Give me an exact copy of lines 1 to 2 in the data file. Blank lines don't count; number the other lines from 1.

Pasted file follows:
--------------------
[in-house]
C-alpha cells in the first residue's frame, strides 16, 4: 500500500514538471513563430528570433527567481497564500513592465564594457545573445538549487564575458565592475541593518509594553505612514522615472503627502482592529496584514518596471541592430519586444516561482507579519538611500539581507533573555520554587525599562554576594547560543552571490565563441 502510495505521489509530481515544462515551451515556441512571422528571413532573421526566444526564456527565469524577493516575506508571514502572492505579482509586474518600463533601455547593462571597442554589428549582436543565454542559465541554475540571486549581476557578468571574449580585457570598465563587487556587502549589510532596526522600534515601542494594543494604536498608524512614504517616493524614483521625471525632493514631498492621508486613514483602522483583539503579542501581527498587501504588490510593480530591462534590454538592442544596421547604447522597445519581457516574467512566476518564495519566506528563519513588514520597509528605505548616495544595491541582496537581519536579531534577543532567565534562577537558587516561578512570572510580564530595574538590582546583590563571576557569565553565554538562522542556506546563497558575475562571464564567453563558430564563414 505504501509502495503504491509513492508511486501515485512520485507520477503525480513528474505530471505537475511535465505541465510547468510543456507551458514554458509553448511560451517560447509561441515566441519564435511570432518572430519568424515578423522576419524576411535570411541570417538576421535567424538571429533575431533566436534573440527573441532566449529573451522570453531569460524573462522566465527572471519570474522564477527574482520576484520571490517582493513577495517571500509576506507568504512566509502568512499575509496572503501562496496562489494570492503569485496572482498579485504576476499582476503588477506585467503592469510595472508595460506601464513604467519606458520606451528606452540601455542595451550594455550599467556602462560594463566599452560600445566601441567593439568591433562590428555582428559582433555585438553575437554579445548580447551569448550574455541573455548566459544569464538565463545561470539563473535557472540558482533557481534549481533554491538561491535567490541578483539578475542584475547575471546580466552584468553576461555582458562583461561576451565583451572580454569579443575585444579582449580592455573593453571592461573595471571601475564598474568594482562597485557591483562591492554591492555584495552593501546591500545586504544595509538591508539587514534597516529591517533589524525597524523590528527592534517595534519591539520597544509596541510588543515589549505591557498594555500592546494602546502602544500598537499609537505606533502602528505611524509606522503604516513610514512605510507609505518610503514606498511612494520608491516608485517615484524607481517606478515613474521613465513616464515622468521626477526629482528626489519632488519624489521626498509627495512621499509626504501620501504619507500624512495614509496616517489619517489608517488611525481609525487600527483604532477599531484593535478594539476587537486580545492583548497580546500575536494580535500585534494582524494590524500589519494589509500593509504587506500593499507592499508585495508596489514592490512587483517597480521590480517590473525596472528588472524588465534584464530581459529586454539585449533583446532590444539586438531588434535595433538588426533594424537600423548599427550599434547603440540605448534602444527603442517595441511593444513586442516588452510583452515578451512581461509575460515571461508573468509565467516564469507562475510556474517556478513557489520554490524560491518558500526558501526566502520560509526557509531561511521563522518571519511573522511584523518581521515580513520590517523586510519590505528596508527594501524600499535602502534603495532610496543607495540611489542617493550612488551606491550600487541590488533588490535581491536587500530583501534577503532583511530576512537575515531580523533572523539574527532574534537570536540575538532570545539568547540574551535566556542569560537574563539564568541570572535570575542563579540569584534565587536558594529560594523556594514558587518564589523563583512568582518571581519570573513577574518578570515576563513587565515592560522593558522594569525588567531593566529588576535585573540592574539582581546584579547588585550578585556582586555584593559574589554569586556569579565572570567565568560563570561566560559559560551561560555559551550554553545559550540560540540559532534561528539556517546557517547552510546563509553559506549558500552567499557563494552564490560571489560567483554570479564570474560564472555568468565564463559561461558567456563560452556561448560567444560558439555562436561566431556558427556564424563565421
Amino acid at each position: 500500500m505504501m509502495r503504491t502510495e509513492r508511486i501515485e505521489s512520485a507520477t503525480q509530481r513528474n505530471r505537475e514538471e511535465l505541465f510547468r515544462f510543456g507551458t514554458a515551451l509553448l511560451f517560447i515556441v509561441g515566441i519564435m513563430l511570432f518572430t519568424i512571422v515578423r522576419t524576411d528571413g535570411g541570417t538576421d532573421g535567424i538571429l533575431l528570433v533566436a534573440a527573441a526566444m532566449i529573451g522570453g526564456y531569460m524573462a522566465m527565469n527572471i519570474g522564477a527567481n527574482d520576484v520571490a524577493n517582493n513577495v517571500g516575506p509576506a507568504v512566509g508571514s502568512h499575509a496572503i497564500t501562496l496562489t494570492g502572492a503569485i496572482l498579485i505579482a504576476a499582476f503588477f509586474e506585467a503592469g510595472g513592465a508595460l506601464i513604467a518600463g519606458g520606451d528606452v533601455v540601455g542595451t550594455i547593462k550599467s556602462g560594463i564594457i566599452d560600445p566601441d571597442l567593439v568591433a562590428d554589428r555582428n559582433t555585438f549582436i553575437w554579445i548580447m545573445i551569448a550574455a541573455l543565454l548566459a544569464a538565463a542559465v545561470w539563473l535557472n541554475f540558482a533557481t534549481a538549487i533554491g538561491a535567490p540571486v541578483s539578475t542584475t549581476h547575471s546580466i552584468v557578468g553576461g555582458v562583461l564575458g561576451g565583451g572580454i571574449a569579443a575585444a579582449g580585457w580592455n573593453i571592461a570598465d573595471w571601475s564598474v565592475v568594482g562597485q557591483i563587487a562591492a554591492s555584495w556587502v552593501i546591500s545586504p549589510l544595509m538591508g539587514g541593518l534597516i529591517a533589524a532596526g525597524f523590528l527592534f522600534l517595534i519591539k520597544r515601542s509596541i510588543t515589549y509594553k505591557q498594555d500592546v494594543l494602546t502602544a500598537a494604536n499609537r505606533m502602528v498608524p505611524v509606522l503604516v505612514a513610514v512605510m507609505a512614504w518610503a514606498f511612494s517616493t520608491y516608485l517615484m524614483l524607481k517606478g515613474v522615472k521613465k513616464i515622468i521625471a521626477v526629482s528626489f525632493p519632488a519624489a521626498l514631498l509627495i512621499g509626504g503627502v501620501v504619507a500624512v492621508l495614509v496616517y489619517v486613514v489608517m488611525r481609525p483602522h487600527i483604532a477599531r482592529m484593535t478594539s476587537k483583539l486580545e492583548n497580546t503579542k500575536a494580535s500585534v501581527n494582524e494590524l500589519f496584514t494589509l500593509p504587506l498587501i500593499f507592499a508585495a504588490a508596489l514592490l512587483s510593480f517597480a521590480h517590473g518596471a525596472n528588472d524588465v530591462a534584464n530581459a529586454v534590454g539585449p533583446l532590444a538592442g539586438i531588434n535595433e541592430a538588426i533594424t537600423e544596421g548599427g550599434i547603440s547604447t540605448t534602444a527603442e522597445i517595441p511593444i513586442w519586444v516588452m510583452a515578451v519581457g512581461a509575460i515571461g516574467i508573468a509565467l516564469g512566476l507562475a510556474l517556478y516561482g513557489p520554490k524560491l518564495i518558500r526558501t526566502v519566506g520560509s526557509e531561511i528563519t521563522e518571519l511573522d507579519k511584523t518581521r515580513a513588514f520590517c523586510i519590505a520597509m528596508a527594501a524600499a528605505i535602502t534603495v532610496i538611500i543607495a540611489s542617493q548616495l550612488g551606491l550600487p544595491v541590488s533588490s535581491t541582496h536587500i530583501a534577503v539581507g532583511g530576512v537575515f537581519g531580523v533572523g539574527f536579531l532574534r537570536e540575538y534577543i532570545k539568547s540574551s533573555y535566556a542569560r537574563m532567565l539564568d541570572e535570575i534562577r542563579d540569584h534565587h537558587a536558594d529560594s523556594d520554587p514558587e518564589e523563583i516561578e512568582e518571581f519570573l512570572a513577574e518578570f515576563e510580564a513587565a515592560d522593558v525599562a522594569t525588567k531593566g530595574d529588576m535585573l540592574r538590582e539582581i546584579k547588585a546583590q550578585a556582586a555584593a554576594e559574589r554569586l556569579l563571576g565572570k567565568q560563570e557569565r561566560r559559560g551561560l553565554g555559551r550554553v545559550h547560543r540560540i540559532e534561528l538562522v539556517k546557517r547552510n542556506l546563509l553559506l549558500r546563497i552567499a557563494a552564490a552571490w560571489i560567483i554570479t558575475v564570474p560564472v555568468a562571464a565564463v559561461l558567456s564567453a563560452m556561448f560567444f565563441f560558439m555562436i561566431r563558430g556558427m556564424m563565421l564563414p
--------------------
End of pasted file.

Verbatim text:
[in-house]
C-alpha cells in the first residue's frame, strides 16, 4: 500500500514538471513563430528570433527567481497564500513592465564594457545573445538549487564575458565592475541593518509594553505612514522615472503627502482592529496584514518596471541592430519586444516561482507579519538611500539581507533573555520554587525599562554576594547560543552571490565563441 502510495505521489509530481515544462515551451515556441512571422528571413532573421526566444526564456527565469524577493516575506508571514502572492505579482509586474518600463533601455547593462571597442554589428549582436543565454542559465541554475540571486549581476557578468571574449580585457570598465563587487556587502549589510532596526522600534515601542494594543494604536498608524512614504517616493524614483521625471525632493514631498492621508486613514483602522483583539503579542501581527498587501504588490510593480530591462534590454538592442544596421547604447522597445519581457516574467512566476518564495519566506528563519513588514520597509528605505548616495544595491541582496537581519536579531534577543532567565534562577537558587516561578512570572510580564530595574538590582546583590563571576557569565553565554538562522542556506546563497558575475562571464564567453563558430564563414 505504501509502495503504491509513492508511486501515485512520485507520477503525480513528474505530471505537475511535465505541465510547468510543456507551458514554458509553448511560451517560447509561441515566441519564435511570432518572430519568424515578423522576419524576411535570411541570417538576421535567424538571429533575431533566436534573440527573441532566449529573451522570453531569460524573462522566465527572471519570474522564477527574482520576484520571490517582493513577495517571500509576506507568504512566509502568512499575509496572503501562496496562489494570492503569485496572482498579485504576476499582476503588477506585467503592469510595472508595460506601464513604467519606458520606451528606452540601455542595451550594455550599467556602462560594463566599452560600445566601441567593439568591433562590428555582428559582433555585438553575437554579445548580447551569448550574455541573455548566459544569464538565463545561470539563473535557472540558482533557481534549481533554491538561491535567490541578483539578475542584475547575471546580466552584468553576461555582458562583461561576451565583451572580454569579443575585444579582449580592455573593453571592461573595471571601475564598474568594482562597485557591483562591492554591492555584495552593501546591500545586504544595509538591508539587514534597516529591517533589524525597524523590528527592534517595534519591539520597544509596541510588543515589549505591557498594555500592546494602546502602544500598537499609537505606533502602528505611524509606522503604516513610514512605510507609505518610503514606498511612494520608491516608485517615484524607481517606478515613474521613465513616464515622468521626477526629482528626489519632488519624489521626498509627495512621499509626504501620501504619507500624512495614509496616517489619517489608517488611525481609525487600527483604532477599531484593535478594539476587537486580545492583548497580546500575536494580535500585534494582524494590524500589519494589509500593509504587506500593499507592499508585495508596489514592490512587483517597480521590480517590473525596472528588472524588465534584464530581459529586454539585449533583446532590444539586438531588434535595433538588426533594424537600423548599427550599434547603440540605448534602444527603442517595441511593444513586442516588452510583452515578451512581461509575460515571461508573468509565467516564469507562475510556474517556478513557489520554490524560491518558500526558501526566502520560509526557509531561511521563522518571519511573522511584523518581521515580513520590517523586510519590505528596508527594501524600499535602502534603495532610496543607495540611489542617493550612488551606491550600487541590488533588490535581491536587500530583501534577503532583511530576512537575515531580523533572523539574527532574534537570536540575538532570545539568547540574551535566556542569560537574563539564568541570572535570575542563579540569584534565587536558594529560594523556594514558587518564589523563583512568582518571581519570573513577574518578570515576563513587565515592560522593558522594569525588567531593566529588576535585573540592574539582581546584579547588585550578585556582586555584593559574589554569586556569579565572570567565568560563570561566560559559560551561560555559551550554553545559550540560540540559532534561528539556517546557517547552510546563509553559506549558500552567499557563494552564490560571489560567483554570479564570474560564472555568468565564463559561461558567456563560452556561448560567444560558439555562436561566431556558427556564424563565421